In case no one’s noticed yet, I’m a bit of a cynic. Not as whiny as some cynics, but a bit on the ranty side. If I’m really in rant mode, I’ll probably flail my arms and swear loudly. This is why I’m so much better in print than I am in person — I have the luxury of going back and deleting the blunter passages, replacing them with something more benign. It’s not as easy to get a point accross that way, but it keeps the folks with the torches and battering rams away from my house.

There are some people, however, whom I don’t mind offending sometimes: the ones I feel are offending me. By and large, this includes sales people and politicians. After all, they’re pretty much the same thing. They memorize the manipulative lingo and spew it forth as trained. Confront them and they get condescending. If you’re not buying, they are trained to believe, you must be some sort of irresponsible, reproachful moron. It has been said — by my favorite author, Terry Pratchett, no less — that the path to hell is paved not with good intentions but with frozen solicitors.

I didn’t start out with an inborn hatred for all things sales. I was actually naive to the point of fear. People scared me. I remember being approached by a couple of petition-wielding supermarket sitters on one occasion. When I asked for more details, and a huge man, something of a cross between a gorilla and a water buffalo, stood up and hung over me in a threatening manner and started in with how ignorant I was and questioning if I was a decent citizen — well, I signed it and kicked myself later. But I’m not the person I used to be. If someone tried that with me now, he’d be trying to fish that petition out of the back of his throat with a pair of barbcue tongs. One thing I’ve never been is one to come away from a bad experience without having learned anything. I vowed never to be intimidated like that again.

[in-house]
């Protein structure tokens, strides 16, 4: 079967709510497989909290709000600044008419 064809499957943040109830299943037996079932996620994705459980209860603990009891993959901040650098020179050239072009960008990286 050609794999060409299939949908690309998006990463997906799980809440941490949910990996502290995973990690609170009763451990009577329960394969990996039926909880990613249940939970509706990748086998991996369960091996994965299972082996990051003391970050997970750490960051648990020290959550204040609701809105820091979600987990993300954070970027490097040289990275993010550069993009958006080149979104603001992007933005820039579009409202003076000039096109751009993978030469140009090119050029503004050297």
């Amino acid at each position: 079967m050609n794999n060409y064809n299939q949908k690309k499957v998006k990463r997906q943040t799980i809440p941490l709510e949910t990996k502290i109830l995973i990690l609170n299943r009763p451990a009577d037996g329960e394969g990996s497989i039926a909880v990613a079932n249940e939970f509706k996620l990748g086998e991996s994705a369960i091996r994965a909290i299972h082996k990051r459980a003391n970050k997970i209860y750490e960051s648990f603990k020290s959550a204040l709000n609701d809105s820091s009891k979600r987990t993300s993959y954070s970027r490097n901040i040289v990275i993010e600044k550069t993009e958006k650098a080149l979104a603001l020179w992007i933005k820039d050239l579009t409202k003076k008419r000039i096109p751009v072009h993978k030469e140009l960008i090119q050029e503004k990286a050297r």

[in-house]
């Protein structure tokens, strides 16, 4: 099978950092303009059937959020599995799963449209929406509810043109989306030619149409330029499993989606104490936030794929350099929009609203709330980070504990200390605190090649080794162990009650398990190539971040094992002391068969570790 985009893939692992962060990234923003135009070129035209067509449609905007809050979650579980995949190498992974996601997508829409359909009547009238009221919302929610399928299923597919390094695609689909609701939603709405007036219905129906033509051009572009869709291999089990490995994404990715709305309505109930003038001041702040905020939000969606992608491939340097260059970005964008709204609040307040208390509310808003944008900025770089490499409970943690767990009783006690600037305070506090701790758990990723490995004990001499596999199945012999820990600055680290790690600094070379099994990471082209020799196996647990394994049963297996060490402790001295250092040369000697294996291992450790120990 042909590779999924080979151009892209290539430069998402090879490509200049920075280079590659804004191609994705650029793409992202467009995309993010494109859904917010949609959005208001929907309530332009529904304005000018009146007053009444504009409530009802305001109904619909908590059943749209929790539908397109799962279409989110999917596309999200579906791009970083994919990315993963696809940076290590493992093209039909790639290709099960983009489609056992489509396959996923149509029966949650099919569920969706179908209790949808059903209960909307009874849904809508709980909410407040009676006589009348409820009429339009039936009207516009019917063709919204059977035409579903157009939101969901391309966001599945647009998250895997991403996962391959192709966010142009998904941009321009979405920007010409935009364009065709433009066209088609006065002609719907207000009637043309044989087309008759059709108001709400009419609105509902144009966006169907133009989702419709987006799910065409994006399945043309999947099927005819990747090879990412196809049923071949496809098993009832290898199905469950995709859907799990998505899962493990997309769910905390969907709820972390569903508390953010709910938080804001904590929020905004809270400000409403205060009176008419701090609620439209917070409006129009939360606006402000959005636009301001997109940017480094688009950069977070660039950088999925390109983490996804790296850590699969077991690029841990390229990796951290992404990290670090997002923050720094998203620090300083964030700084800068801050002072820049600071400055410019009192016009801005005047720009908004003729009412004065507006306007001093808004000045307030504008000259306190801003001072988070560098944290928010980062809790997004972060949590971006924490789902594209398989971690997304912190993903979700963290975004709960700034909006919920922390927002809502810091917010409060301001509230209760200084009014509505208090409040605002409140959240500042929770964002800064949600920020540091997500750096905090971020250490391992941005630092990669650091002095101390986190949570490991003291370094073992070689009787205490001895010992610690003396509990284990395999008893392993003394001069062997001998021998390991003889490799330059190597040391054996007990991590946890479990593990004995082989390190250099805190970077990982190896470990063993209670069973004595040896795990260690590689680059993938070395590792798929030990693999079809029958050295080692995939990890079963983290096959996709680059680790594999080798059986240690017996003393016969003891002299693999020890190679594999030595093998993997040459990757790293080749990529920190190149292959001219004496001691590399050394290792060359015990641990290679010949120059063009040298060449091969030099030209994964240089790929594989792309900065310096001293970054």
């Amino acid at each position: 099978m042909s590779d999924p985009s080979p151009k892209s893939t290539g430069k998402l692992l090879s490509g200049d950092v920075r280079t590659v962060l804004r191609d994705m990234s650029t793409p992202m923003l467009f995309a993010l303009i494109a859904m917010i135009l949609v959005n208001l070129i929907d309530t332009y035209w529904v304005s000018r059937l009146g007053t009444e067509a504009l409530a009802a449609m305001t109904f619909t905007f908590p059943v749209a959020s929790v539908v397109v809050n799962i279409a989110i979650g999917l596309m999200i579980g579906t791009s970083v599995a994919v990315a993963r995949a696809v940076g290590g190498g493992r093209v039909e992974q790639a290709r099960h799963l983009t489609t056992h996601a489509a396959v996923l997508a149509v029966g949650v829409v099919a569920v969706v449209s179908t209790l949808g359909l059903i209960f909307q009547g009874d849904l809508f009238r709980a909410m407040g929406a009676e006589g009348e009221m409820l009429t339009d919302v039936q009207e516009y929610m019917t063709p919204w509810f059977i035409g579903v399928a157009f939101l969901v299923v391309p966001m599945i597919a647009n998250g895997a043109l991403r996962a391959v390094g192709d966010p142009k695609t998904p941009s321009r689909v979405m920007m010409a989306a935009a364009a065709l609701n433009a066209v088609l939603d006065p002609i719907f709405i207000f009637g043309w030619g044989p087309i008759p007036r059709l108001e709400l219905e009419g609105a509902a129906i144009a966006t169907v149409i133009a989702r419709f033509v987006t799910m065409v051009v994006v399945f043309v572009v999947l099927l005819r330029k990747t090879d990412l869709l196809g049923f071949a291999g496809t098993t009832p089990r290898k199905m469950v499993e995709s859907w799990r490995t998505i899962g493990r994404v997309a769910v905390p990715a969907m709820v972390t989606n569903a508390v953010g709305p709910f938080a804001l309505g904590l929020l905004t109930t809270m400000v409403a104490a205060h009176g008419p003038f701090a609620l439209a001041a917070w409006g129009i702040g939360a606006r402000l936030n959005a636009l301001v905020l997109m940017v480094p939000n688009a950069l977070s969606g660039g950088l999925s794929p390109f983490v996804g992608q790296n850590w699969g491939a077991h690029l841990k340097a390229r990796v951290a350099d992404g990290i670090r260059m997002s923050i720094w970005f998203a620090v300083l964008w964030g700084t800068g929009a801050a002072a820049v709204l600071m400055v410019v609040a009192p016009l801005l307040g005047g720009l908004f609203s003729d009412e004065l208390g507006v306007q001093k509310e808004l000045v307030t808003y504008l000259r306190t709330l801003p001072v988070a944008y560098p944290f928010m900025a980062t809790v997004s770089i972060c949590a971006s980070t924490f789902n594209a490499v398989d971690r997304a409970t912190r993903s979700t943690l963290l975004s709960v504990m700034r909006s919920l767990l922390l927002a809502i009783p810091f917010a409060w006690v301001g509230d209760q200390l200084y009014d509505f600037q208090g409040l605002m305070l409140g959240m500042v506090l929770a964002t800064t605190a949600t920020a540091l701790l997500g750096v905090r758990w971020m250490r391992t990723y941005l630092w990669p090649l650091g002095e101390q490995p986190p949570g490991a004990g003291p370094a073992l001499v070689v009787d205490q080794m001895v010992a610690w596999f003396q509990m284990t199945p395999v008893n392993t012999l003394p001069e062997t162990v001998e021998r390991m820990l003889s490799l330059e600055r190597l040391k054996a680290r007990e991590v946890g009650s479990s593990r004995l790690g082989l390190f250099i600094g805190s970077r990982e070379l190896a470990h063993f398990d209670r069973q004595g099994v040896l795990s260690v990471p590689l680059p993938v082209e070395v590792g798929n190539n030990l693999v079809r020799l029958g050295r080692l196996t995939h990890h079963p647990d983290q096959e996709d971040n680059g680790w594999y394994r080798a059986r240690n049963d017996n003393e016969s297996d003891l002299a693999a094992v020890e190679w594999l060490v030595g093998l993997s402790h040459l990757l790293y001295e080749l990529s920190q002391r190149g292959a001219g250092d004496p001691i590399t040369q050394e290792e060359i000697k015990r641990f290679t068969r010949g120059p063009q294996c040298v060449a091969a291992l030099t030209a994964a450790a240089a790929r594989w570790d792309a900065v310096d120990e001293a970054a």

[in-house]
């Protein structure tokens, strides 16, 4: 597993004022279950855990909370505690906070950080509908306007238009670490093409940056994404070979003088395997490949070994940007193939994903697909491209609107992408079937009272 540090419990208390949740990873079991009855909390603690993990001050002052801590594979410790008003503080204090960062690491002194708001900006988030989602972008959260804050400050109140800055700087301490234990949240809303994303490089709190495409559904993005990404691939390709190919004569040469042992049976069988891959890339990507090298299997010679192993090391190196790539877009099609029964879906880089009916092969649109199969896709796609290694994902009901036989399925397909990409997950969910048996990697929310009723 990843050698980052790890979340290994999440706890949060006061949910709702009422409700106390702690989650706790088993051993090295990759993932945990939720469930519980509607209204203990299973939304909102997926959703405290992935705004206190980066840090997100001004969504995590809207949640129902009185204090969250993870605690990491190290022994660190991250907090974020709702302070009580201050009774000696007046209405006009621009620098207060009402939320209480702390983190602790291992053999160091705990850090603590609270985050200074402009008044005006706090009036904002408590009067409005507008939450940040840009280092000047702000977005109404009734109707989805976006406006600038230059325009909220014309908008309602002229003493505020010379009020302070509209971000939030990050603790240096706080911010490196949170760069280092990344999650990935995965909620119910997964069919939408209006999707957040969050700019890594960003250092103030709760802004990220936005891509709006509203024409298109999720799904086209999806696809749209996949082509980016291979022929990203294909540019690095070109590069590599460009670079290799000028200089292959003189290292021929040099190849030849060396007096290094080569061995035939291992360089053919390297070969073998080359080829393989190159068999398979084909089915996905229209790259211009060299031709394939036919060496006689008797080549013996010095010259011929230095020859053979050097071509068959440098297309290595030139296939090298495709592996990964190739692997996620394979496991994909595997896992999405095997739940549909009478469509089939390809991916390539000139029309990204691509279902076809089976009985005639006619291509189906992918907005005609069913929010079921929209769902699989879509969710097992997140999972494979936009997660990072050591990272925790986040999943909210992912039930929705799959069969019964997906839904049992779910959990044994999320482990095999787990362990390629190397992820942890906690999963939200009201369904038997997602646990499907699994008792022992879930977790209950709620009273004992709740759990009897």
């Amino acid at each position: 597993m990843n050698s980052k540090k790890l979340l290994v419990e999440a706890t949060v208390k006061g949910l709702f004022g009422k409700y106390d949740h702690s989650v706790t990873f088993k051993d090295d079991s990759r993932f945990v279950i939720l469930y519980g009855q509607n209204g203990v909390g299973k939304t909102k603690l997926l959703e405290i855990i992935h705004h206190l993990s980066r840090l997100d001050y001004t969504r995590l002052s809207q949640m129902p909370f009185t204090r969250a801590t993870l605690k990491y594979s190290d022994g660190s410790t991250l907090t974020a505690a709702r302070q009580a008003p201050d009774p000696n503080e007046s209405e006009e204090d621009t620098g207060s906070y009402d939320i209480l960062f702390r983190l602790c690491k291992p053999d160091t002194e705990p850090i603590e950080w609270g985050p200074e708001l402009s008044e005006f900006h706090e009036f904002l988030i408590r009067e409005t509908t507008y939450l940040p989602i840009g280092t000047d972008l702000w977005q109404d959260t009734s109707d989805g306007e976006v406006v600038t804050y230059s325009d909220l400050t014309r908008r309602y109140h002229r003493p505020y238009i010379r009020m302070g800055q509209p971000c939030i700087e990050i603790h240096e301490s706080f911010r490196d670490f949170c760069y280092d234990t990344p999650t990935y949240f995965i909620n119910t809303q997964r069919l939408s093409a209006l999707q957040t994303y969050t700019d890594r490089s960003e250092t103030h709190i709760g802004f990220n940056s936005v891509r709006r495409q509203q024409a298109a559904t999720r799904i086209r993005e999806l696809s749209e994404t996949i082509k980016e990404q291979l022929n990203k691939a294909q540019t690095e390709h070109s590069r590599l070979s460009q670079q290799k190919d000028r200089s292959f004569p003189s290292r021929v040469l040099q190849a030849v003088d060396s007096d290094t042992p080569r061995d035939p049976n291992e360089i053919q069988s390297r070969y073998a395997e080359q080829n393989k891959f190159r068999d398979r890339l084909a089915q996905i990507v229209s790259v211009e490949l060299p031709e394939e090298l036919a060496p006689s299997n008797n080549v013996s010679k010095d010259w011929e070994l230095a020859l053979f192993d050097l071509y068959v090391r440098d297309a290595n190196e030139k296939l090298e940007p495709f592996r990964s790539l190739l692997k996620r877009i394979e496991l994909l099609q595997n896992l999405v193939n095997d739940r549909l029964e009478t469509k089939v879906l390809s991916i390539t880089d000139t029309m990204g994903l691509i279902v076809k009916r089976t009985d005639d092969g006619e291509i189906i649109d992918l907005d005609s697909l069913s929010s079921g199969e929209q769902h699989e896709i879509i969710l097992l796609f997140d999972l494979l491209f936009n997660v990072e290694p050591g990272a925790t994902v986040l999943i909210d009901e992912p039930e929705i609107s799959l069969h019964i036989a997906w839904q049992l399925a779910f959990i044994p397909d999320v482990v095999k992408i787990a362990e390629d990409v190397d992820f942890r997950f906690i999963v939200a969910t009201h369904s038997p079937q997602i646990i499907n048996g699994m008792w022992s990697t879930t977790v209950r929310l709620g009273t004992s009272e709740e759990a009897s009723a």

More recently, my husband and I were suckered into one of those “You’ve Won a Free Dinner!” sales pitches. We were broke, so we decided a free steak is a free steak, and off we went to get one — even if it was accompanied by something called a “fire safety lecture.” They assured us no one would try to sell us anything. “Leave your checkbooks at home!” they announced cheerfully. If anything, that made me even more suspicious.

The zoobie salesman/ lecturer stood in front of a room full of suckers like us and lectured for a good hour before and probably an hour after we got our large yet mediocre steak. The content included a quiz on which rooms in your home are most likely to have fires start in them, and went on to inform us that normal smoke detectors only detect about half of all fires (I’m not 100 percent on how true that is). This was followed by heart-rending tales of people — mostly children — who had died in fires. They did give a few details of how the fires started, but much more than that, they were pulling the emotional blackmail strings for all they were worth.

As this thing dragged on, I got more and more annoyed. If it hadn’t been perfectly obvious to begin with, it was clear that they were selling something just by the way the details were recounted. For example, on the pull down screen there appeared a newspaper article with passages highlighted. But they didn’t highlight anything about fire safety or prevention: It was a quote from a little girl who had been trapped. “‘I was so scared!’ she said, tears running down her face.” That, I thought, was a low blow. But not as low as the obituary of the other little girl, the one who had died days after her parents had failed to invest in this product.

They were selling smoke detectors and alarms, and set up appointments with most of the people there to come into their homes and tell them what deathtraps they were, and of course set them up with a brand new state of the art and very expensive system. I’m pretty secure with the system I have now, with the fancy sprinklers and all, but I mainly didn’t want to buy because of their repellent sales tactics.

Salespeople, beware. I know some of you are good people who are just trying to make a living, but watch what they teach you in that orientation. If it isn’t a load of manipulative schemes, fine. But if it is, run. Run away from that cheesy group interview with the motivational speakers before you turn into a human face on a monstrous facade that I’ve learned to loathe.